•  tagged parcels that are averaged together, will appear to move through a porous medium at a rate that is faster than the specific discharge
• porosity is the fraction of a porous material which is void space f = Vvoid/Vtotal
• the mean pore water velocity is then: v = q/f (Fig) (experiment)
• Darcy's law has been found to be invalid for high values of Reynolds number and at very low values of hydraulic gradient in some very low-permeability materials, such as clays.
• example :
• K= 10-5 m/s, h2-h1 = 100m, L = 10km, A = 1m2 > Q = 3.15 m3/y; the K value above is typical for a sandstone aquifer
• the actual flow velocity v may be calculated with the following formula: v=Q/(A*f)=q/f, f is the porosity, and q the specific discharge
• if the porosity n is 30%, the flow velocity in the example above is 10.5 m/y

## Water in natural formations

• an aquifer is a saturated geological formation that contains and transmits "significant" quantities of water under normal field conditions (=> gravel, sand, volcanic and igneous rocks, limestone) (Fig 6.6)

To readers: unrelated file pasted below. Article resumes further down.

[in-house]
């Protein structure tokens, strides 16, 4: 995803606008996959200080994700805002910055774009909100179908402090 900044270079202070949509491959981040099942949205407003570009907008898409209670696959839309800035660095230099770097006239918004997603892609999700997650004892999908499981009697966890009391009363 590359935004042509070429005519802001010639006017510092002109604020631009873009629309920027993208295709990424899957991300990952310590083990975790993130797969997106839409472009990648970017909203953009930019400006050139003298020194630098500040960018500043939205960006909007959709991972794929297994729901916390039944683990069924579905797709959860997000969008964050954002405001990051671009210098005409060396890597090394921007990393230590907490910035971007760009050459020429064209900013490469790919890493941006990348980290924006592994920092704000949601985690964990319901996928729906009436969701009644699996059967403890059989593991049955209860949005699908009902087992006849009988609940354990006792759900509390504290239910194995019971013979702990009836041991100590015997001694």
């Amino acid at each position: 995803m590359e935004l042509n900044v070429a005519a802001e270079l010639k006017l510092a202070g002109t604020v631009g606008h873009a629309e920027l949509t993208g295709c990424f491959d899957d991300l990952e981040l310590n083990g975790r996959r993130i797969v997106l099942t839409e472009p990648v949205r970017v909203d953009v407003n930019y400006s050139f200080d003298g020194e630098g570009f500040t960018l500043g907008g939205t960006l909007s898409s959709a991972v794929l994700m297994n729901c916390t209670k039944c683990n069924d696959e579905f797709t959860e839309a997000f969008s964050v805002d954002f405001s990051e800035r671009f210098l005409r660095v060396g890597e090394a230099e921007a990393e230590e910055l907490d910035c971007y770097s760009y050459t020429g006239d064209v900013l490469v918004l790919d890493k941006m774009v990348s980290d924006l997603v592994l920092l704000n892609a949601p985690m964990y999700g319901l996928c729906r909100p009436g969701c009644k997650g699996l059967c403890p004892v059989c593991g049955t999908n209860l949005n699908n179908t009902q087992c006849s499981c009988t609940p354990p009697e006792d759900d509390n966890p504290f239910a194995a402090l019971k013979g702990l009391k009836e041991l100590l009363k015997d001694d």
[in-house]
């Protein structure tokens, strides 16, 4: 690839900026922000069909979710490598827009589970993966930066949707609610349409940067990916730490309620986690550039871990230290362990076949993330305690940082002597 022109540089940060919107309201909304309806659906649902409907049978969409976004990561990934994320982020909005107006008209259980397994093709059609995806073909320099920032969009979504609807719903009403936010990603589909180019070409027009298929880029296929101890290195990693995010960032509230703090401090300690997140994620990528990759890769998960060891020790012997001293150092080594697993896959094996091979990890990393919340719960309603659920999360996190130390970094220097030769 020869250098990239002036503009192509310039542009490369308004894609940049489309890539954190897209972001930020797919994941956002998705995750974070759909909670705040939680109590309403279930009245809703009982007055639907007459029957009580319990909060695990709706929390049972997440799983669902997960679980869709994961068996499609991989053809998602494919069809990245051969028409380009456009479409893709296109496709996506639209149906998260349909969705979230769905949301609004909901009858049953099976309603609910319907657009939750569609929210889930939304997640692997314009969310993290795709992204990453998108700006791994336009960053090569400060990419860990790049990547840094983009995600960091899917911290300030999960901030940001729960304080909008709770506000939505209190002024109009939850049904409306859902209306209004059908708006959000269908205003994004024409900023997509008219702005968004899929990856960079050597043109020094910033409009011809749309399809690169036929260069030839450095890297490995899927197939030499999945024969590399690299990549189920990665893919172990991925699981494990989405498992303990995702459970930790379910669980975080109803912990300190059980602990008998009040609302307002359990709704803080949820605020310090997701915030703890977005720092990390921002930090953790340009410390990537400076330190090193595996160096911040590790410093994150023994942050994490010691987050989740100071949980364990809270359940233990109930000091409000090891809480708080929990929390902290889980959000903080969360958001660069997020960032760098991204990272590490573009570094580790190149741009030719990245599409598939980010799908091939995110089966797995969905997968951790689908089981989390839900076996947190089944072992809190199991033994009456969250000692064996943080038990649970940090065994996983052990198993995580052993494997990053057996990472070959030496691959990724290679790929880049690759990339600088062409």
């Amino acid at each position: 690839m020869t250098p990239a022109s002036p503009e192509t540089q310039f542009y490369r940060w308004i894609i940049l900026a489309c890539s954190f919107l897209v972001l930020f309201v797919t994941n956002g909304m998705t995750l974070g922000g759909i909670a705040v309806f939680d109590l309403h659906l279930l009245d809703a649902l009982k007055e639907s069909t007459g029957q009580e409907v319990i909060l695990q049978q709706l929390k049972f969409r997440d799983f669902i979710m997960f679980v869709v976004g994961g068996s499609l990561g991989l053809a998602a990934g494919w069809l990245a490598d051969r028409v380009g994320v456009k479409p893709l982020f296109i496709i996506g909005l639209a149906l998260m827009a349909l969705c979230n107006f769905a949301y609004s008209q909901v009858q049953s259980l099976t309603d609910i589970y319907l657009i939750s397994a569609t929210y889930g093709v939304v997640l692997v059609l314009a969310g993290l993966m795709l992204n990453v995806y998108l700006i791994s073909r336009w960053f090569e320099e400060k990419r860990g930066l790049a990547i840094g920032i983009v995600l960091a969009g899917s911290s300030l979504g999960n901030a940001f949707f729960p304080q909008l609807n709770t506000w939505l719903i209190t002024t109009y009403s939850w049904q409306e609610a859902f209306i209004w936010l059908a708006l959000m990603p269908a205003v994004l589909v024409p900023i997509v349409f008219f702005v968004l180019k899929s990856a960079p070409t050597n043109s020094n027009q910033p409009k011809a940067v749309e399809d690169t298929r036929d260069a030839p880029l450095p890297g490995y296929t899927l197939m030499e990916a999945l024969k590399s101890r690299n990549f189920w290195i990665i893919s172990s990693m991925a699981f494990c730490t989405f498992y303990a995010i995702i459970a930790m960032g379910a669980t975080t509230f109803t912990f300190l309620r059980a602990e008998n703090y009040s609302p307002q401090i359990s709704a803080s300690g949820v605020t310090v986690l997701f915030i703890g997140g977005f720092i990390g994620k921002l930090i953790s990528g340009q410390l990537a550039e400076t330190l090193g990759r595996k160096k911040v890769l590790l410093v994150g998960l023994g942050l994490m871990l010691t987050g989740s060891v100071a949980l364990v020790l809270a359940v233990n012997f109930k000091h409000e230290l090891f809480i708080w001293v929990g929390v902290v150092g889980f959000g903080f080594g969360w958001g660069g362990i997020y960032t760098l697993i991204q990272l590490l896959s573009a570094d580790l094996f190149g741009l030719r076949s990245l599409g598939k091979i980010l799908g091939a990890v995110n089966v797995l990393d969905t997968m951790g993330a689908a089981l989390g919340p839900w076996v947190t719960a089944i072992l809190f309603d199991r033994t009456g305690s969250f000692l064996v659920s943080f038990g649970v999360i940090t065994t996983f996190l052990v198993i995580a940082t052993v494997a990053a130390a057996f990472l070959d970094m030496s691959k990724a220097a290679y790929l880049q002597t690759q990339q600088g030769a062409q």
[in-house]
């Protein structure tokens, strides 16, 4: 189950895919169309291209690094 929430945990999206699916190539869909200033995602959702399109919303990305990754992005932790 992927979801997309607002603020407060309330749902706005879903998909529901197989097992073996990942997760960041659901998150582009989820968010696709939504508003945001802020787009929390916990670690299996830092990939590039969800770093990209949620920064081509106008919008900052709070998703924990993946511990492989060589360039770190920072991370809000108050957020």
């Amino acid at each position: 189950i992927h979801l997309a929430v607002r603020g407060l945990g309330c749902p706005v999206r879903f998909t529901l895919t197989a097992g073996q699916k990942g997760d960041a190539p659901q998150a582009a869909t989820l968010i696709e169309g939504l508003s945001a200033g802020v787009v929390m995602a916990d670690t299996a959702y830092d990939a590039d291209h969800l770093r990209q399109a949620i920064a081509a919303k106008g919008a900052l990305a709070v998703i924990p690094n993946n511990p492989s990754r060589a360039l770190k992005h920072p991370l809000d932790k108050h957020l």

• an aquiclude is a formation that may contain water but does not transmit significant quantities (clays and shales)
• an aquitard is a formation with relatively low permeability
• confined and unconfined (water-table) aquifers
• an unconfined aquifer has a water table (water table aquifer)
• a confined aquifer does not have a water table. If you drill a well, water will rise (in the well) above the top of the aquifer
• perched groundwater is groundwater sitting on top of a poorly permeable layer with an unconfined aquifer underneath
• the height to which water rises in a well defines the piezometric or potentiometric surface
• geology of aquifers (show examples)
• unconsolidated sediments: loose granular deposit, particles are not cemented together (e.g.: Long Island)